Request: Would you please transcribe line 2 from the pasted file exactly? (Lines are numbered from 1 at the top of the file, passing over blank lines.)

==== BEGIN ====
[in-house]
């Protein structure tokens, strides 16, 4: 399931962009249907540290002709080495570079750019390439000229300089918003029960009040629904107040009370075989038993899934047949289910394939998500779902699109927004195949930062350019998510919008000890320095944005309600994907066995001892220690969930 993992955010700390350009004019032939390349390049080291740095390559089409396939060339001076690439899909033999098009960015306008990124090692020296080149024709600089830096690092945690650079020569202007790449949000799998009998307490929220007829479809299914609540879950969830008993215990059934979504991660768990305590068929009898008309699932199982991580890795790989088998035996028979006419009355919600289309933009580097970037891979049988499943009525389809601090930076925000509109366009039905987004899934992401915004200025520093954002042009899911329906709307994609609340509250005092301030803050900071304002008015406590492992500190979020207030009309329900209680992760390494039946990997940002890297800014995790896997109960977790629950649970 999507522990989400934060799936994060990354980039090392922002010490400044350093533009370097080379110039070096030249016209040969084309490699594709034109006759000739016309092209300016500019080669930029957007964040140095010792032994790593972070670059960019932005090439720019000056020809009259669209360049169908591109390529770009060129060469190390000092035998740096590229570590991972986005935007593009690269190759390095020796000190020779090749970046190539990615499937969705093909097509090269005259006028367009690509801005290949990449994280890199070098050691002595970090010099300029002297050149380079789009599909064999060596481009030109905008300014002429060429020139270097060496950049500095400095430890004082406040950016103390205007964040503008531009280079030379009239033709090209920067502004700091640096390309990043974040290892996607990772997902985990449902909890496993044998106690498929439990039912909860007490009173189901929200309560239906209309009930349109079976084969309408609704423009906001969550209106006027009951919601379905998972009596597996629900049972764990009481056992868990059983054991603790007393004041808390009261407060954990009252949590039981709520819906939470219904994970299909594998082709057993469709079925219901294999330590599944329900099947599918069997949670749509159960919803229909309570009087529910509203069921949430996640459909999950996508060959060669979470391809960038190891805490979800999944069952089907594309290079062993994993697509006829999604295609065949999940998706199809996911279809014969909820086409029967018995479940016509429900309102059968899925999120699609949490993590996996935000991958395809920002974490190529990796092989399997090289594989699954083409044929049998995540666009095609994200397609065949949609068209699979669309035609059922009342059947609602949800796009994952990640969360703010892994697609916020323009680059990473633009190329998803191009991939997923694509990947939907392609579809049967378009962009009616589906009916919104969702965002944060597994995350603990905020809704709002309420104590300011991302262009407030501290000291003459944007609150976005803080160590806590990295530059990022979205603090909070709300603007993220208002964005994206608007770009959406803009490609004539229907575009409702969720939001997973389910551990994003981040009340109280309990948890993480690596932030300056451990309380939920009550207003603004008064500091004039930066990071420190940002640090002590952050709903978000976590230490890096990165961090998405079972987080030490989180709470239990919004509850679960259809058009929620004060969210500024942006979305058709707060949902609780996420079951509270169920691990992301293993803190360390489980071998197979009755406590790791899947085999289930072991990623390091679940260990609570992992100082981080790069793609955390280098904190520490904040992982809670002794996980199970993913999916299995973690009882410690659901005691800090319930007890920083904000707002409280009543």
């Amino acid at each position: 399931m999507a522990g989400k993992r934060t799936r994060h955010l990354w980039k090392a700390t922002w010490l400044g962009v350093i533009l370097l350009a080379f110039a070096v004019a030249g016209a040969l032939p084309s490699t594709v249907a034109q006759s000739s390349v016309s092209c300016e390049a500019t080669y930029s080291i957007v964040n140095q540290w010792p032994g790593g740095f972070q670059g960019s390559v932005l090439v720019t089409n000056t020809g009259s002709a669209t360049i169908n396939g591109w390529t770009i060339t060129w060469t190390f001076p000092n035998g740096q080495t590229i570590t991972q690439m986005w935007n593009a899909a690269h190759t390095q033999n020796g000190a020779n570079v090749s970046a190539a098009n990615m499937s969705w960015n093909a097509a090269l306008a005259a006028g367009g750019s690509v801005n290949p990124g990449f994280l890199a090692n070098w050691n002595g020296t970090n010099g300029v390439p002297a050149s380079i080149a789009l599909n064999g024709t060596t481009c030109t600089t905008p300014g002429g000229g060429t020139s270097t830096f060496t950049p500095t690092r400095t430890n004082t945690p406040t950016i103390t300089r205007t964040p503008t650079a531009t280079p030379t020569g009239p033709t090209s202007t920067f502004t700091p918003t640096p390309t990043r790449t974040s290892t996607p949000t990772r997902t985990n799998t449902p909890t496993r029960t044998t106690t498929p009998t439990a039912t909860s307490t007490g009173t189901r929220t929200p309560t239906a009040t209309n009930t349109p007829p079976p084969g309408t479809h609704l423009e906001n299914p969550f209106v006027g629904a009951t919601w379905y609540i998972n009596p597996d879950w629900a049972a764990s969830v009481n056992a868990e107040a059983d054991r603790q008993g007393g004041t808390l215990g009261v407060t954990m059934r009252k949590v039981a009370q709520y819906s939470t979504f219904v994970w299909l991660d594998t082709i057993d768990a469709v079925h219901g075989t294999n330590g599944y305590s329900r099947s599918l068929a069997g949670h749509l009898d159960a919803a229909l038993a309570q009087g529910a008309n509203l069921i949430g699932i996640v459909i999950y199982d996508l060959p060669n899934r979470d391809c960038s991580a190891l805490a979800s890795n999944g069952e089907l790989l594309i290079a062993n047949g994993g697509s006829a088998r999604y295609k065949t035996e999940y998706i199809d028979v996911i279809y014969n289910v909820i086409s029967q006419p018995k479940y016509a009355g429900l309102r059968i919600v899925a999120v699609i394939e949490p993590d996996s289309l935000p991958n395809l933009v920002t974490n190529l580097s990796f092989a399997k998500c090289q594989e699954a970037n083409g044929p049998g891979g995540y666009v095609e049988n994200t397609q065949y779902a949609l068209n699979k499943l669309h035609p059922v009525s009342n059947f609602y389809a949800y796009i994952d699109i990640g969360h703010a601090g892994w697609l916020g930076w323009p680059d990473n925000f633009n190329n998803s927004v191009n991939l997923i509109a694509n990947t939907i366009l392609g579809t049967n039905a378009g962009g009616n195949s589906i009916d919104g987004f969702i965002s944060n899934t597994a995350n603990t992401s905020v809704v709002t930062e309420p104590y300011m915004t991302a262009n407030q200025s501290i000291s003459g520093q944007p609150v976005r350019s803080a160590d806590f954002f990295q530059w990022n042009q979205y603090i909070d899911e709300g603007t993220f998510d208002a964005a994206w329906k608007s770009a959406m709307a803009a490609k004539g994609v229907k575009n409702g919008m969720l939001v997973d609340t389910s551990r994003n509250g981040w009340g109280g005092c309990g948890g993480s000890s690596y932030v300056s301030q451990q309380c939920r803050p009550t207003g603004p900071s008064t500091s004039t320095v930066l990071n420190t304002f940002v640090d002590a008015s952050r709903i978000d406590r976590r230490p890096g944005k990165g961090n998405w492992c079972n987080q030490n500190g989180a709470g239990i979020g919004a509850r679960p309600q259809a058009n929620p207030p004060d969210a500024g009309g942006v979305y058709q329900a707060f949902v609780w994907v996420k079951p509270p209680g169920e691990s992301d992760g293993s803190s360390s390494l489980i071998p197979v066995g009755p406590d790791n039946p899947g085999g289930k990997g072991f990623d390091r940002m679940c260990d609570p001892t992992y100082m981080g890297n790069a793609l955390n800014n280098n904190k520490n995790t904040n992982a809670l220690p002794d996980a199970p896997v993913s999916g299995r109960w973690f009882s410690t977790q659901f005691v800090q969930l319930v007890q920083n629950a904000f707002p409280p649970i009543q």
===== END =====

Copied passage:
């Protein structure tokens, strides 16, 4: 399931962009249907540290002709080495570079750019390439000229300089918003029960009040629904107040009370075989038993899934047949289910394939998500779902699109927004195949930062350019998510919008000890320095944005309600994907066995001892220690969930 993992955010700390350009004019032939390349390049080291740095390559089409396939060339001076690439899909033999098009960015306008990124090692020296080149024709600089830096690092945690650079020569202007790449949000799998009998307490929220007829479809299914609540879950969830008993215990059934979504991660768990305590068929009898008309699932199982991580890795790989088998035996028979006419009355919600289309933009580097970037891979049988499943009525389809601090930076925000509109366009039905987004899934992401915004200025520093954002042009899911329906709307994609609340509250005092301030803050900071304002008015406590492992500190979020207030009309329900209680992760390494039946990997940002890297800014995790896997109960977790629950649970 999507522990989400934060799936994060990354980039090392922002010490400044350093533009370097080379110039070096030249016209040969084309490699594709034109006759000739016309092209300016500019080669930029957007964040140095010792032994790593972070670059960019932005090439720019000056020809009259669209360049169908591109390529770009060129060469190390000092035998740096590229570590991972986005935007593009690269190759390095020796000190020779090749970046190539990615499937969705093909097509090269005259006028367009690509801005290949990449994280890199070098050691002595970090010099300029002297050149380079789009599909064999060596481009030109905008300014002429060429020139270097060496950049500095400095430890004082406040950016103390205007964040503008531009280079030379009239033709090209920067502004700091640096390309990043974040290892996607990772997902985990449902909890496993044998106690498929439990039912909860007490009173189901929200309560239906209309009930349109079976084969309408609704423009906001969550209106006027009951919601379905998972009596597996629900049972764990009481056992868990059983054991603790007393004041808390009261407060954990009252949590039981709520819906939470219904994970299909594998082709057993469709079925219901294999330590599944329900099947599918069997949670749509159960919803229909309570009087529910509203069921949430996640459909999950996508060959060669979470391809960038190891805490979800999944069952089907594309290079062993994993697509006829999604295609065949999940998706199809996911279809014969909820086409029967018995479940016509429900309102059968899925999120699609949490993590996996935000991958395809920002974490190529990796092989399997090289594989699954083409044929049998995540666009095609994200397609065949949609068209699979669309035609059922009342059947609602949800796009994952990640969360703010892994697609916020323009680059990473633009190329998803191009991939997923694509990947939907392609579809049967378009962009009616589906009916919104969702965002944060597994995350603990905020809704709002309420104590300011991302262009407030501290000291003459944007609150976005803080160590806590990295530059990022979205603090909070709300603007993220208002964005994206608007770009959406803009490609004539229907575009409702969720939001997973389910551990994003981040009340109280309990948890993480690596932030300056451990309380939920009550207003603004008064500091004039930066990071420190940002640090002590952050709903978000976590230490890096990165961090998405079972987080030490989180709470239990919004509850679960259809058009929620004060969210500024942006979305058709707060949902609780996420079951509270169920691990992301293993803190360390489980071998197979009755406590790791899947085999289930072991990623390091679940260990609570992992100082981080790069793609955390280098904190520490904040992982809670002794996980199970993913999916299995973690009882410690659901005691800090319930007890920083904000707002409280009543």